I have 3 Sata HDD installed and one PATA IDE removable HDD carrier. I have not noticed any slow down on boot-up. I presume your second SATA HDD is blank?AmigaDave wrote:Do the rest of you find that having a second SATA hard drive slows down the OS4.1.5 boot time by several minutes, even though there is nothing on that hard drive? If yes, is there a documented way to reduce this delay when using two hard drives, or will it automatically get better, once I complete the dual boot installation of one or more versions of Linux on my 2nd hard drive?
I am open to suggestions on which version of Linux is the best to install on my X1000's 2nd hard drive, and the reasons why you prefer it over all other Linux versions (speed, ease of use, number of included software programs, etc.).
I can't wait for my back to get fixed, so I can spend more time in front of my X1000. Only 10 more days until I can discuss the possibility of a 2nd back surgery which will hopefully fix me up good as new (or at least good enough).
I look forward to seeing several of you at this year's 2012 AmiWest Show in Oct. (back surgery scheduling permitting).
Edit: I forgot to ask, have any of you experienced any problems booting OS4.1.5 while you have more than 2gb of RAM installed within your X1000? When I installed my 2nd SATA hard drive, I also installed my additional 4gb of RAM giving me a total of 6gb RAM, but my X1000 refused to boot with that configuration. Is there a setting I am missing which is documented in the manual or guide somewhere, but I missed in my quick reading of them?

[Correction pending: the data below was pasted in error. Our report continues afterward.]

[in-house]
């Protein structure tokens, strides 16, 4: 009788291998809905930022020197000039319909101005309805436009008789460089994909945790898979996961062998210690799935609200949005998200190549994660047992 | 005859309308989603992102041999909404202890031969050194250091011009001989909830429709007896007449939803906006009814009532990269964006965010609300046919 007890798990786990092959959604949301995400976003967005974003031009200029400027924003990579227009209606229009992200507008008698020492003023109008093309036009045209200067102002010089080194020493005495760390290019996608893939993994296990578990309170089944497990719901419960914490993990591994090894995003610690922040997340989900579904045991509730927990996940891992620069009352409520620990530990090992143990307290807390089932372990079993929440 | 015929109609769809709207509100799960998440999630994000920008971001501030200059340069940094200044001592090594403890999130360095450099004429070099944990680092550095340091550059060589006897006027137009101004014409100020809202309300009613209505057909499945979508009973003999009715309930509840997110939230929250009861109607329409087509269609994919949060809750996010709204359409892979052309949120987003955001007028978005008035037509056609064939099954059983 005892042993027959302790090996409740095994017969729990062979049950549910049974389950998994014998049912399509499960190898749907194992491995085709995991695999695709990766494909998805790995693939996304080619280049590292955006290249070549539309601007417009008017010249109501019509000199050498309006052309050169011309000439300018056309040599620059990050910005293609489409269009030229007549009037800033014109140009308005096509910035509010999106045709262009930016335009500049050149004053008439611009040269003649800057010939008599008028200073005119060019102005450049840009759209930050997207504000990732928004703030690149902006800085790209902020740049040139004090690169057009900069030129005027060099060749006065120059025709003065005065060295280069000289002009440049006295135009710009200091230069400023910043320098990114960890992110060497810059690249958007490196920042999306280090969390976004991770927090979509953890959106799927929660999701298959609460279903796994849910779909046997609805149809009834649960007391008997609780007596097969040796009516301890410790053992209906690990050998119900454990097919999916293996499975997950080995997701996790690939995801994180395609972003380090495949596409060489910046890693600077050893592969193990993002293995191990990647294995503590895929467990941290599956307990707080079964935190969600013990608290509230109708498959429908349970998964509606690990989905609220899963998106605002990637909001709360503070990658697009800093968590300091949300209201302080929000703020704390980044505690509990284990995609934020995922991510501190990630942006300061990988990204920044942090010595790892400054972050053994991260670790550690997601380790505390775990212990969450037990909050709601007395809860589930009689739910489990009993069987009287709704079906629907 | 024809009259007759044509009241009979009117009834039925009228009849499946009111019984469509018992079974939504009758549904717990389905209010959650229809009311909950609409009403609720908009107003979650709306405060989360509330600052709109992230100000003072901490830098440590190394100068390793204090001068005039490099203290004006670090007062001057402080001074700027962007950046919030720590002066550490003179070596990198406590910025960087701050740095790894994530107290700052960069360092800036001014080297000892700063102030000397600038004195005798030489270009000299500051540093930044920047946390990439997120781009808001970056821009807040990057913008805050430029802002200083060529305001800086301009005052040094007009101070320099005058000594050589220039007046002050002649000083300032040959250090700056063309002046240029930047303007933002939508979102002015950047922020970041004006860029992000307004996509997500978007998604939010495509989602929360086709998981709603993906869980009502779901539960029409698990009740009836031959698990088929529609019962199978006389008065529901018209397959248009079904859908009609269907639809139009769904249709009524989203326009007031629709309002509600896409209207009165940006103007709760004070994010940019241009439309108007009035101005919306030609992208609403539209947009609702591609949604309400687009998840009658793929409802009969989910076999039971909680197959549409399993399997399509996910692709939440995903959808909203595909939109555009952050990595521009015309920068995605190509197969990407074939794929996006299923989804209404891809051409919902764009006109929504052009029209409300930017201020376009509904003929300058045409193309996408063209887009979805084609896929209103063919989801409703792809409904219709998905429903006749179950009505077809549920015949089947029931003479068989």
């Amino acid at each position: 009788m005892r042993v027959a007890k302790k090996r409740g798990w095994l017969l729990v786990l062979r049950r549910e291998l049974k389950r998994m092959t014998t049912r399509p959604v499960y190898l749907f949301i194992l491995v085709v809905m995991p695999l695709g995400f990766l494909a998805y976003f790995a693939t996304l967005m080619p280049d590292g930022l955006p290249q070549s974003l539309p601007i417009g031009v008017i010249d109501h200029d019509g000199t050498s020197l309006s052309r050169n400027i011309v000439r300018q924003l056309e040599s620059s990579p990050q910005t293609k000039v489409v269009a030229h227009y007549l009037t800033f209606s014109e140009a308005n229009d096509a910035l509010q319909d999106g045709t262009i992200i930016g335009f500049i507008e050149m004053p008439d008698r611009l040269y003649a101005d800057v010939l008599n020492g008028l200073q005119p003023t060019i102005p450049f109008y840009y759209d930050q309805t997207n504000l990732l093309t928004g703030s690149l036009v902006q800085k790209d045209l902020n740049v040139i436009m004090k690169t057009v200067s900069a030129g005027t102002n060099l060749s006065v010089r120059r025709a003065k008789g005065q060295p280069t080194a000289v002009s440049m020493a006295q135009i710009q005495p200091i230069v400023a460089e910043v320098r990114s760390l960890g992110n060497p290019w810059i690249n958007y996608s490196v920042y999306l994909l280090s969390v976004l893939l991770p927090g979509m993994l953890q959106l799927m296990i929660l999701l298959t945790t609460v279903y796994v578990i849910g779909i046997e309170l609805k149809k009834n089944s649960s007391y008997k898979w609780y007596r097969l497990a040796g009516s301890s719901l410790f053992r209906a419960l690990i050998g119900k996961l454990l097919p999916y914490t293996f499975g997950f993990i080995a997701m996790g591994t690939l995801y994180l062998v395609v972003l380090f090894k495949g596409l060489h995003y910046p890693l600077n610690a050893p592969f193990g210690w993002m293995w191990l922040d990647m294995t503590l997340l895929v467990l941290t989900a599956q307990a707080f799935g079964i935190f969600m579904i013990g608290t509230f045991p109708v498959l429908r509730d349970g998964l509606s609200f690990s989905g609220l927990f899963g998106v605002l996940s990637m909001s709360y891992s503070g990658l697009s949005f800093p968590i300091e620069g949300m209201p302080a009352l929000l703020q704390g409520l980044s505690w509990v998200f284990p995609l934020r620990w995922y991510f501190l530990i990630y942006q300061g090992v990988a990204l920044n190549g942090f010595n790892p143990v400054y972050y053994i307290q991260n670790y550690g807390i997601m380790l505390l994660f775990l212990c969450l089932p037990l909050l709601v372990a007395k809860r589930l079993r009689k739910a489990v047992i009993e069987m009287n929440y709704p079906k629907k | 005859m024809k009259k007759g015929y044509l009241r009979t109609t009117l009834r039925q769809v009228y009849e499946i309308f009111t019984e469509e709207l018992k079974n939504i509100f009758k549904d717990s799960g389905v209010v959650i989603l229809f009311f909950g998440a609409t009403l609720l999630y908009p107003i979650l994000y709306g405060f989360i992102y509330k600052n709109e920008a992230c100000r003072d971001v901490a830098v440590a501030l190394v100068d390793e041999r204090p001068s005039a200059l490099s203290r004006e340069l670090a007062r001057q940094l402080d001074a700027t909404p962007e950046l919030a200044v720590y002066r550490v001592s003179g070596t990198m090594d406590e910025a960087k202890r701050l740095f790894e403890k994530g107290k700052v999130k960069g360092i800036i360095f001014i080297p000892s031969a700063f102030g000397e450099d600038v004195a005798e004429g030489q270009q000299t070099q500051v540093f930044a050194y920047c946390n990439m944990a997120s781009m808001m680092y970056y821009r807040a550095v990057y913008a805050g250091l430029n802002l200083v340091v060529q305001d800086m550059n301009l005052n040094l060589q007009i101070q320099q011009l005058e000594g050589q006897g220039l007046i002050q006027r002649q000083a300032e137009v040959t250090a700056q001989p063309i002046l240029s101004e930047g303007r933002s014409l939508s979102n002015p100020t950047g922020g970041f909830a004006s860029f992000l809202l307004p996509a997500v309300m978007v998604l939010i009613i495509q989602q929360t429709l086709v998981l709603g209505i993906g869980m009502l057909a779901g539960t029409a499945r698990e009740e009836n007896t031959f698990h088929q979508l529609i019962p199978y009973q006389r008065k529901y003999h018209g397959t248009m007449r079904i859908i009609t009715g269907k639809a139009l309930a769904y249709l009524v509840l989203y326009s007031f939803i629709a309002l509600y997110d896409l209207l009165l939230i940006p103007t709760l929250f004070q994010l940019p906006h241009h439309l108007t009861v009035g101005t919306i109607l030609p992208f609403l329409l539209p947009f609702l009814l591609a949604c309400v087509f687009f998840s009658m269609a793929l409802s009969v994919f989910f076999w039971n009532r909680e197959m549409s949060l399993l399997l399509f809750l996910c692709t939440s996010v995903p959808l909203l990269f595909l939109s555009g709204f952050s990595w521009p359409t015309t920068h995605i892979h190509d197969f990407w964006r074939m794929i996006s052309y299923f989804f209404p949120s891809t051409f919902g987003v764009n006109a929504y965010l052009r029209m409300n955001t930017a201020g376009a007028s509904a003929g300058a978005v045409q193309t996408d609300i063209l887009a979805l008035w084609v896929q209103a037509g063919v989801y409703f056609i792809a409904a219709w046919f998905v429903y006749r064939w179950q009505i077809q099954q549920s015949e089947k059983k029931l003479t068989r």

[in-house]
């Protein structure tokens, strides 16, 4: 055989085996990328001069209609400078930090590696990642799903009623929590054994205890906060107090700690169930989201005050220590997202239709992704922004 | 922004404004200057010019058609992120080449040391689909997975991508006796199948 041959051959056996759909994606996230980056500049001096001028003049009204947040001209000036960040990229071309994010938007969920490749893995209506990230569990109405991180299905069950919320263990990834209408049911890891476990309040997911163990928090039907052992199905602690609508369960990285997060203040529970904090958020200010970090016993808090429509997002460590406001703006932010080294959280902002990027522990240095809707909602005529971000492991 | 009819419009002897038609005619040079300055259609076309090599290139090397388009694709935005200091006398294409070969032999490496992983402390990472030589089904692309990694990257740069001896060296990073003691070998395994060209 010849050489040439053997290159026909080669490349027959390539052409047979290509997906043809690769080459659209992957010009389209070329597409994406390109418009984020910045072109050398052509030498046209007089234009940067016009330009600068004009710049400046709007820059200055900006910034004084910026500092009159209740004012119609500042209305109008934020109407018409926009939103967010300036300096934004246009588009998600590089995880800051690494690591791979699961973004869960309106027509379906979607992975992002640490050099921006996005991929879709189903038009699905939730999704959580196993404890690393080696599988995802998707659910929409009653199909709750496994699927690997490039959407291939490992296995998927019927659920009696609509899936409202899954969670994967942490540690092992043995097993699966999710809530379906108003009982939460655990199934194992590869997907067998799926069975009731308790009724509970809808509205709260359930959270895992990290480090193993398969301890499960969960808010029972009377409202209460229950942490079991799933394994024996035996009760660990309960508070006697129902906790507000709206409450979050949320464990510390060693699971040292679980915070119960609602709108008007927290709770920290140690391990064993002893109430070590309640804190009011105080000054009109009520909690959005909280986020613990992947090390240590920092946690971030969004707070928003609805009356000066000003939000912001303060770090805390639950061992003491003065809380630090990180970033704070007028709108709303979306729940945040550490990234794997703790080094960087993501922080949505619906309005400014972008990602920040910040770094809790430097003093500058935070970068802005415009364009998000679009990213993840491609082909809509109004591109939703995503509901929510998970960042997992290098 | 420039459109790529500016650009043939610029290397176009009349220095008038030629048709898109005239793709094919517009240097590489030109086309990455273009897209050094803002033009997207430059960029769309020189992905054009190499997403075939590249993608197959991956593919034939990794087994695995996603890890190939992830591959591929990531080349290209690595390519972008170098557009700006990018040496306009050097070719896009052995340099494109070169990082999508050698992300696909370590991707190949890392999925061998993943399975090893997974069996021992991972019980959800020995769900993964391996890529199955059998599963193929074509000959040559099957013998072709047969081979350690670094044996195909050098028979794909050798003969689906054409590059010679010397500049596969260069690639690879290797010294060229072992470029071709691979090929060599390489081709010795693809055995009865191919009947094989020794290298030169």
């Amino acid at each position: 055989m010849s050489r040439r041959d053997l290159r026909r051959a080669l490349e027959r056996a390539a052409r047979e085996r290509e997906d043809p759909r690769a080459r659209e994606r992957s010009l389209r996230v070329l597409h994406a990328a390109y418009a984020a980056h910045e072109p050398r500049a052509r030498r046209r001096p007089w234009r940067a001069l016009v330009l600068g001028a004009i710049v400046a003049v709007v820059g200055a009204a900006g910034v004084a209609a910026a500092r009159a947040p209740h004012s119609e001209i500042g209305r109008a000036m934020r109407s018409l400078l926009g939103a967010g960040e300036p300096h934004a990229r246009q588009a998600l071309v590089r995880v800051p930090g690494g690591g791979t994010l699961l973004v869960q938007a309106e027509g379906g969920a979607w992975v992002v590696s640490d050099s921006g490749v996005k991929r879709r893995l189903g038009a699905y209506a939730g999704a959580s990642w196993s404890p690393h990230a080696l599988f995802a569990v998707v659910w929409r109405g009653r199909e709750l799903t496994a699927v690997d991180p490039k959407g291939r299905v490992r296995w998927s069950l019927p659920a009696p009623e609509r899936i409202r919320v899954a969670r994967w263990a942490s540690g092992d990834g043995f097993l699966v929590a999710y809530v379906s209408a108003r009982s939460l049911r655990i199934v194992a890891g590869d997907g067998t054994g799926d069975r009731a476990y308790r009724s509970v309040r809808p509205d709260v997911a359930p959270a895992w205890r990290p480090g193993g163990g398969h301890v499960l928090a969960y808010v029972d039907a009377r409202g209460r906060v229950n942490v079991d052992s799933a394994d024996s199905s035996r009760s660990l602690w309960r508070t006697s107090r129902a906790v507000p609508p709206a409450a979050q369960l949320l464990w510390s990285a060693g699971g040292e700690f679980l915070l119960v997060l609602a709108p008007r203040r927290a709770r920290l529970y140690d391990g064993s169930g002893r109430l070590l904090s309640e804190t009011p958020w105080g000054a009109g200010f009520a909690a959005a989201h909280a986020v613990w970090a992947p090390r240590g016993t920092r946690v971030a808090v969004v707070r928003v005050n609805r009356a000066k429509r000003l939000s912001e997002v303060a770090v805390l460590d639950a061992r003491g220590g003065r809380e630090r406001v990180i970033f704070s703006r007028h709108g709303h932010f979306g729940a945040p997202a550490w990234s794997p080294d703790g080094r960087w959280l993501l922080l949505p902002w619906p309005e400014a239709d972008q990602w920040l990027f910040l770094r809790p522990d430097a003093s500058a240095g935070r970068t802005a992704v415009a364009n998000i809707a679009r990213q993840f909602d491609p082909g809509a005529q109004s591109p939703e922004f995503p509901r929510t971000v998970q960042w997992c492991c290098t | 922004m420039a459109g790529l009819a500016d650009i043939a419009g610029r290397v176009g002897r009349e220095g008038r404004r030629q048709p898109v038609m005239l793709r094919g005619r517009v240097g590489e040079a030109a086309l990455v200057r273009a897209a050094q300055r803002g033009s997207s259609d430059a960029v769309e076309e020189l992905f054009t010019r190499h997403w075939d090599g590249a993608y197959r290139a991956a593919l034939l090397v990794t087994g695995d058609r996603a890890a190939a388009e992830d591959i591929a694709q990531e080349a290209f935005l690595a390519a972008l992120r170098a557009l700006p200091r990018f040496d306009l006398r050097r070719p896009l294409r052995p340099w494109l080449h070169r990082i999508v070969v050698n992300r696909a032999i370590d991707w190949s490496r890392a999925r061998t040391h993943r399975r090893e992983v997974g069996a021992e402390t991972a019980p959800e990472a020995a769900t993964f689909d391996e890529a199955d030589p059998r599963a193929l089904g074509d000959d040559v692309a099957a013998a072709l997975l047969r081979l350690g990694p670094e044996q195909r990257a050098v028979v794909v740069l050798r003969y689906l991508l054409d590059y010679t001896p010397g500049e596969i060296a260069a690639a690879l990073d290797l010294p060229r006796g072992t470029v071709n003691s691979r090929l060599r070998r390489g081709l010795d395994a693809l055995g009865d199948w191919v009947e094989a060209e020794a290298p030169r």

I have 4GB of RAM installed. Some of the betatesters have up to 8GB RAM installed.
As for which version of GNU/Linux to install it comes down to personal choice. Although as a guide:-
Debian Squeeze - the basic Linux distro (which all the others are really based on) - very stable but at the time of writing does not fully support 2D/3D hardware acceleration with Radeon 4650
Debian Wheezy - (the latest experimental Debian release) - less stable than Debian Squeeze but supports 2D/3D acceleration with Radeon 4650
MintPPC - installs all of the multimdia codecs and supports 2D/3D acceleration with Radeon 4650
Ubuntu - Not all multimedia codecs are installed automatically but does support 2D/3D acceleration with Radeon 4650
CruxPPC - slightly more complex installation procedure for Linux novices
Gentoo - more complex installation procedure
Fedora - based on the latest beta version of PowerPC 64 which has a few issues but does support 2D/3D accerelation with Radeon 4650. (Pat Wall created an image of a root filesystem that can be written to a USBStick of 4GB).
I tend to use either Ubuntu or MintPPC but really the choice is yours. I recommend you read through the Installation guide to see what is involved with each distro, bearing in mind that the guide evolved from the original Debian Squeeze installation. Note: the latest version of the guide runs to 65 pages!